In 29 chemotherapy-naive patients with stage II-III breast cancer, peripheral blood stem cells (PBSCs) were mobilised following fluorouracil 500 mg m-2, epirubicin 90-120 mg m-2 and cyclophosphamide 500 mg m-2 (FEC) and granulocyte colony-stimulating factor (G-CSF; Filgrastim) 300 microgram s.c. daily. In all but one patient, mobilisation was successful, requiring three or fewer leucocytopheresis sessions in 26 patients; 28 patients subsequently underwent high-dose chemotherapy consisting of carboplatin 1600 mg m-2, thiotepa 480 mg m-2 and cyclophosphamide 6 g m-2 (CTC) followed by PBSC transplantation. Haemopoietic engraftment was rapid with a median time to neutrophils of 500 x 10(6) l(-1) of 9 days (range 8-10) in patients who received G-CSF after PBSC-transplantation; platelet transfusion independence was reached within a median of 10 days (range 7-16). Neutropenic fever occurred in 96% of patients. Gastrointestinal toxicity was substantial but reversible. Renal, neural or ototoxicity was not observed. Complications related to the central venous catheter were encountered in 64% of patients, with major vein thrombosis occurring in 18%. High-dose CTC-chemotherapy with PBSC-transplantation, harvested after mobilisation with FEC and G-CSF, is reasonably well tolerated without life-threatening toxicity and is a suitable high-dose strategy for the adjuvant treatment of breast cancer.
We previously reported a phase 2 trial of 69 patients with newly diagnosed anaplastic or aggressive oligodendroglioma who were treated with intensive procarbazine, CCNU (lomustine), and vincristine (PCV) followed by high-dose thiotepa with autologous stem cell rescue. This report summarizes the long-term follow-up of the cohort of 39 patients who received high-dose thiotepa with autologous stem cell support. Thirty-nine patients with a median age of 43 (range, 18–67) and a median KPS of 100 (range, 70–100) were treated. Surviving patients now have a median follow-up of 80.5 months (range, 44–142). The median progression-free survival is 78 months, and median overall survival has not been reached. Eighteen patients (46%) have relapsed. Neither histology nor prior low-grade oligodendroglioma correlated with risk of relapse. Persistent nonenhancing tumor at transplant was identified in our initial report as a significant risk factor for relapse; however, long-term follow-up has not confirmed this finding. Long-term neurotoxicity has developed only in those patients whose disease relapsed and required additional therapy; no patient in continuous remission has developed a delayed neurologic injury. This treatment strategy affords long-term disease control to a subset of patients with newly diagnosed anaplastic oligodendroglioma without evidence of delayed neurotoxicity or myelodysplasia.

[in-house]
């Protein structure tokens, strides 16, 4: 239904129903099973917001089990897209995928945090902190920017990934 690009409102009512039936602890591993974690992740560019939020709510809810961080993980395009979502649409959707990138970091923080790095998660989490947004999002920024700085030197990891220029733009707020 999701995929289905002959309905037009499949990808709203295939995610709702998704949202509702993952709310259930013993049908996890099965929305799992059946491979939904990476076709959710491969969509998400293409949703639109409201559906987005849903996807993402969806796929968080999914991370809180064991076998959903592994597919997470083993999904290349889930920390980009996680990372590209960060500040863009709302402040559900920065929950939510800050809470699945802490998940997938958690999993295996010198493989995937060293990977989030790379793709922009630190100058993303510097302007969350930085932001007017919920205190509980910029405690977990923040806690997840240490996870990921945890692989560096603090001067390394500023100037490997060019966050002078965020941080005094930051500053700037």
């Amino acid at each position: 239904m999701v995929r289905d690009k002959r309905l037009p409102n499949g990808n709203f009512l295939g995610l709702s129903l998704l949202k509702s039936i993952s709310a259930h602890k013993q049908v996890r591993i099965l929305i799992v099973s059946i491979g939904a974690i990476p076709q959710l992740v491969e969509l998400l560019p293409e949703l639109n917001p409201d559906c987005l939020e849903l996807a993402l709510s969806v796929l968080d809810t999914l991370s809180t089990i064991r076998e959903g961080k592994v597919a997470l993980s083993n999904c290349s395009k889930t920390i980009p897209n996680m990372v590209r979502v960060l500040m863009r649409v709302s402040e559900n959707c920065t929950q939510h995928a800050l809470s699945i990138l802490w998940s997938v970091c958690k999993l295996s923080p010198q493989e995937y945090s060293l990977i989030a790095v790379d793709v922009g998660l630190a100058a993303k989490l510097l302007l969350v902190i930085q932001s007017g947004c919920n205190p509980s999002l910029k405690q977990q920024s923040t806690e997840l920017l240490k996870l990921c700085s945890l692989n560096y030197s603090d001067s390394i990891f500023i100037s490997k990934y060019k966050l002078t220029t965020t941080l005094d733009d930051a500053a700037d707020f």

anaplastic; chemotherapy; oligodendroglioma
Medulloblastoma, the most frequent brain tumor in childhood, also occurs with a wide range of characteristics in adult patients. Late relapse is common in adult medulloblastoma, and the overall survival of relapsed patients usually ranges from 12 to 15 months. Treatment at recurrence is still debated and after reoperation includes stereotactic or normofractionated radiotherapy, and high-dose chemotherapy with autologous bone marrow transplantation.